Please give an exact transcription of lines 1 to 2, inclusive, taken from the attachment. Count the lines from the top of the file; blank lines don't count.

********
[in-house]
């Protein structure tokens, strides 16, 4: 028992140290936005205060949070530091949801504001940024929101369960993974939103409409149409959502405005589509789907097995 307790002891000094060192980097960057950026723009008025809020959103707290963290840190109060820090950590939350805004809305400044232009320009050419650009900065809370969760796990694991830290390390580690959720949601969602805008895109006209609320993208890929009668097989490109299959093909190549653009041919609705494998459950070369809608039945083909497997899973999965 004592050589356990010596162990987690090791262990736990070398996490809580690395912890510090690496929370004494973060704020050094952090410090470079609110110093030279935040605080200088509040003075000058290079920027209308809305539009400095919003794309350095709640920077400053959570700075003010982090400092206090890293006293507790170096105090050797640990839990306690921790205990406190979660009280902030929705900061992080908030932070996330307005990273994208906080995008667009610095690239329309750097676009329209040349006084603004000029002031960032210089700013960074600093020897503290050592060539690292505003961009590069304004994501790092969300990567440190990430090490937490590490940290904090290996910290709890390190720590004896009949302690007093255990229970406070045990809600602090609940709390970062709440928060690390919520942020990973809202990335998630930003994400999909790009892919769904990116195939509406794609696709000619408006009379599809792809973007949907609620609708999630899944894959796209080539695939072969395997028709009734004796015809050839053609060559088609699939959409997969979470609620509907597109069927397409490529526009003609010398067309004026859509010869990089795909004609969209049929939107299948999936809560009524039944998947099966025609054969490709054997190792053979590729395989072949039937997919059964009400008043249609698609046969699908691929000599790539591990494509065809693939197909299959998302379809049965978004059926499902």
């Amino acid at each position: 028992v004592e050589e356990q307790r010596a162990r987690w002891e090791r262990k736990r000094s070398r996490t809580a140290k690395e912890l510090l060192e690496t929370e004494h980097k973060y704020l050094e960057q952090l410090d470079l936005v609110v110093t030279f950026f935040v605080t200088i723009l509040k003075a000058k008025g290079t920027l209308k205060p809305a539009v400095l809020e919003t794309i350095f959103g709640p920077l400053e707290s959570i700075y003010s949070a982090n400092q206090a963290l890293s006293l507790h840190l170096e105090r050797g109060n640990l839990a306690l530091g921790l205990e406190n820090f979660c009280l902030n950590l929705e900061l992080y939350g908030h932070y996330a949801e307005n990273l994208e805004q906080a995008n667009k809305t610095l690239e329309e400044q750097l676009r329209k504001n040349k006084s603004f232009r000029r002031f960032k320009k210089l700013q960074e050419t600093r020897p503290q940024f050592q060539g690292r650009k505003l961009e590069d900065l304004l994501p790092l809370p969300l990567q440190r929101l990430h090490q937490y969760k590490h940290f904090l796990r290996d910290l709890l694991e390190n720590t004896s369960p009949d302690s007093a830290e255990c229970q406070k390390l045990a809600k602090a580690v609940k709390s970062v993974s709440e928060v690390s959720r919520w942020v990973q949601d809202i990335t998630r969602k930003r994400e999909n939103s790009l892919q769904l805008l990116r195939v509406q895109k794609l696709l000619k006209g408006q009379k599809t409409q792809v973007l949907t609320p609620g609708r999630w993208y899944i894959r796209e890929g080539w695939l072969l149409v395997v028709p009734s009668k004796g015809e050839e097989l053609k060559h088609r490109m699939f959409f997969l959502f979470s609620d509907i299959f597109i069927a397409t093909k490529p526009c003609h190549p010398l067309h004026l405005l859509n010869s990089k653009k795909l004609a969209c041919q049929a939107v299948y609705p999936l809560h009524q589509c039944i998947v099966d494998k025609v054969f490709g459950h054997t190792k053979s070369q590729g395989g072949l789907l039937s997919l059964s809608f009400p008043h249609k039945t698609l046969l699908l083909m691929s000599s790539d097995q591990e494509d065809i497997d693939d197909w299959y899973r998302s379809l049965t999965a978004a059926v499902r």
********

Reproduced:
[in-house]
């Protein structure tokens, strides 16, 4: 028992140290936005205060949070530091949801504001940024929101369960993974939103409409149409959502405005589509789907097995 307790002891000094060192980097960057950026723009008025809020959103707290963290840190109060820090950590939350805004809305400044232009320009050419650009900065809370969760796990694991830290390390580690959720949601969602805008895109006209609320993208890929009668097989490109299959093909190549653009041919609705494998459950070369809608039945083909497997899973999965 004592050589356990010596162990987690090791262990736990070398996490809580690395912890510090690496929370004494973060704020050094952090410090470079609110110093030279935040605080200088509040003075000058290079920027209308809305539009400095919003794309350095709640920077400053959570700075003010982090400092206090890293006293507790170096105090050797640990839990306690921790205990406190979660009280902030929705900061992080908030932070996330307005990273994208906080995008667009610095690239329309750097676009329209040349006084603004000029002031960032210089700013960074600093020897503290050592060539690292505003961009590069304004994501790092969300990567440190990430090490937490590490940290904090290996910290709890390190720590004896009949302690007093255990229970406070045990809600602090609940709390970062709440928060690390919520942020990973809202990335998630930003994400999909790009892919769904990116195939509406794609696709000619408006009379599809792809973007949907609620609708999630899944894959796209080539695939072969395997028709009734004796015809050839053609060559088609699939959409997969979470609620509907597109069927397409490529526009003609010398067309004026859509010869990089795909004609969209049929939107299948999936809560009524039944998947099966025609054969490709054997190792053979590729395989072949039937997919059964009400008043249609698609046969699908691929000599790539591990494509065809693939197909299959998302379809049965978004059926499902």